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Re: [PATCH 6/8] mm: vmscan: Throttle reclaim if encountering too many di

To: Johannes Weiner <jweiner@xxxxxxxxxx>
Subject: Re: [PATCH 6/8] mm: vmscan: Throttle reclaim if encountering too many dirty pages under writeback
From: Mel Gorman <mgorman@xxxxxxx>
Date: Wed, 3 Aug 2011 14:56:24 +0100
Cc: Linux-MM <linux-mm@xxxxxxxxx>, LKML <linux-kernel@xxxxxxxxxxxxxxx>, XFS <xfs@xxxxxxxxxxx>, Dave Chinner <david@xxxxxxxxxxxxx>, Christoph Hellwig <hch@xxxxxxxxxxxxx>, Wu Fengguang <fengguang.wu@xxxxxxxxx>, Jan Kara <jack@xxxxxxx>, Rik van Riel <riel@xxxxxxxxxx>, Minchan Kim <minchan.kim@xxxxxxxxx>
In-reply-to: <20110803111940.GD27199@xxxxxxxxxx>
References: <1311265730-5324-1-git-send-email-mgorman@xxxxxxx> <1311265730-5324-7-git-send-email-mgorman@xxxxxxx> <20110803111940.GD27199@xxxxxxxxxx>
User-agent: Mutt/1.5.21 (2010-09-15)
On Wed, Aug 03, 2011 at 01:19:40PM +0200, Johannes Weiner wrote:
> On Thu, Jul 21, 2011 at 05:28:48PM +0100, Mel Gorman wrote:
> > Workloads that are allocating frequently and writing files place a
> > large number of dirty pages on the LRU. With use-once logic, it is
> > possible for them to reach the end of the LRU quickly requiring the
> > reclaimer to scan more to find clean pages. Ordinarily, processes that
> > are dirtying memory will get throttled by dirty balancing but this
> > is a global heuristic and does not take into account that LRUs are
> > maintained on a per-zone basis. This can lead to a situation whereby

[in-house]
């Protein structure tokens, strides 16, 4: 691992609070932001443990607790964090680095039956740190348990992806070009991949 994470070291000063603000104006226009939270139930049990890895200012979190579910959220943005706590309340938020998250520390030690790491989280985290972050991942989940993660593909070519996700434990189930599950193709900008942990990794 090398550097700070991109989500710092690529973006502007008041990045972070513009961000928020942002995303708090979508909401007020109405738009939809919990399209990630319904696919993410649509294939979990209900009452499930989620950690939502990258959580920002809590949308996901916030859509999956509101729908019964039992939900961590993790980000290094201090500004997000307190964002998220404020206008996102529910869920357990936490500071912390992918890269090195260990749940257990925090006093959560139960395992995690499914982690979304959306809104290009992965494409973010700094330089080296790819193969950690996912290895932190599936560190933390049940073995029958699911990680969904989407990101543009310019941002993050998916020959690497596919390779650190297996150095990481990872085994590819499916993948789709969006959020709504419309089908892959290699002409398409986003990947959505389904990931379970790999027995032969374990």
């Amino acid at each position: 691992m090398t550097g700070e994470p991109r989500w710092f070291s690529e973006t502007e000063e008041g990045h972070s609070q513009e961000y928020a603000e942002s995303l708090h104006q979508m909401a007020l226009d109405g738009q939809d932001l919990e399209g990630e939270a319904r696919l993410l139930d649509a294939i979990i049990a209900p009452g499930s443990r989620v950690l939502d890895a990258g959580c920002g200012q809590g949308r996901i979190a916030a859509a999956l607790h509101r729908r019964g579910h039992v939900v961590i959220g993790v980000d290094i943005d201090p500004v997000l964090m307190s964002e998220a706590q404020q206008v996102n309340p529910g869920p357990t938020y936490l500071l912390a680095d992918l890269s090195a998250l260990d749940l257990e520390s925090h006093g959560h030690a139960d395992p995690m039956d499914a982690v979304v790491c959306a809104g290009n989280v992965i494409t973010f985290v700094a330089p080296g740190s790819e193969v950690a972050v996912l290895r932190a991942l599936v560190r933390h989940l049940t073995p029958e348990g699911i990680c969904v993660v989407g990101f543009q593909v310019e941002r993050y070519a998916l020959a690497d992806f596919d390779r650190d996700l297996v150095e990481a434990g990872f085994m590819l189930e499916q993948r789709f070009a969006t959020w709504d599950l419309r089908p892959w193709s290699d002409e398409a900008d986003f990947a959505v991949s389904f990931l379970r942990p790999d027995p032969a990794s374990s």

> > reclaim is scanning heavily, skipping over a large number of pages
> > under writeback and recycling them around the LRU consuming CPU.
> > 
> > This patch checks how many of the number of pages isolated from the
> > LRU were dirty. If a percentage of them are dirty, the process will be
> > throttled if a blocking device is congested or the zone being scanned
> > is marked congested. The percentage that must be dirty depends on
> > the priority. At default priority, all of them must be dirty. At
> > DEF_PRIORITY-1, 50% of them must be dirty, DEF_PRIORITY-2, 25%
> > etc. i.e.  as pressure increases the greater the likelihood the process
> > will get throttled to allow the flusher threads to make some progress.
> > 
> > Signed-off-by: Mel Gorman <mgorman@xxxxxxx>
> > ---
> >  mm/vmscan.c |   21 ++++++++++++++++++---
> >  1 files changed, 18 insertions(+), 3 deletions(-)
> > 
> > diff --git a/mm/vmscan.c b/mm/vmscan.c
> > index cf7b501..b0060f8 100644
> > --- a/mm/vmscan.c
> > +++ b/mm/vmscan.c
> > @@ -720,7 +720,8 @@ static noinline_for_stack void free_page_list(struct 
> > list_head *free_pages)
> >  static unsigned long shrink_page_list(struct list_head *page_list,
> >                                   struct zone *zone,
> >                                   struct scan_control *sc,
> > -                                 int priority)
> > +                                 int priority,
> > +                                 unsigned long *ret_nr_dirty)
> >  {
> >     LIST_HEAD(ret_pages);
> >     LIST_HEAD(free_pages);
> > @@ -971,6 +972,7 @@ keep_lumpy:
> >  
> >     list_splice(&ret_pages, page_list);
> >     count_vm_events(PGACTIVATE, pgactivate);
> > +   *ret_nr_dirty += nr_dirty;
> 
> Note that this includes anon pages, which means that swapping is
> throttled as well.
> 

Yes it does. In the current revision of the series, I'm not using
nr_dirty as it throttles too aggressively. Instead the number of pages
under writeback is counted and that is used for the throttling decision.
It still potentially includes anon pages but that is reasonable.

> I don't think it is a downside to throttle swapping during IO
> congestion - waiting for pages under writeback to become reclaimable
> is better than kicking off even more IO in this case as well - but the
> changelog and the comments should include it, I guess.
> 

Fair point. I've updated the changelog accordingly. Thanks.

-- 
Mel Gorman
SUSE Labs

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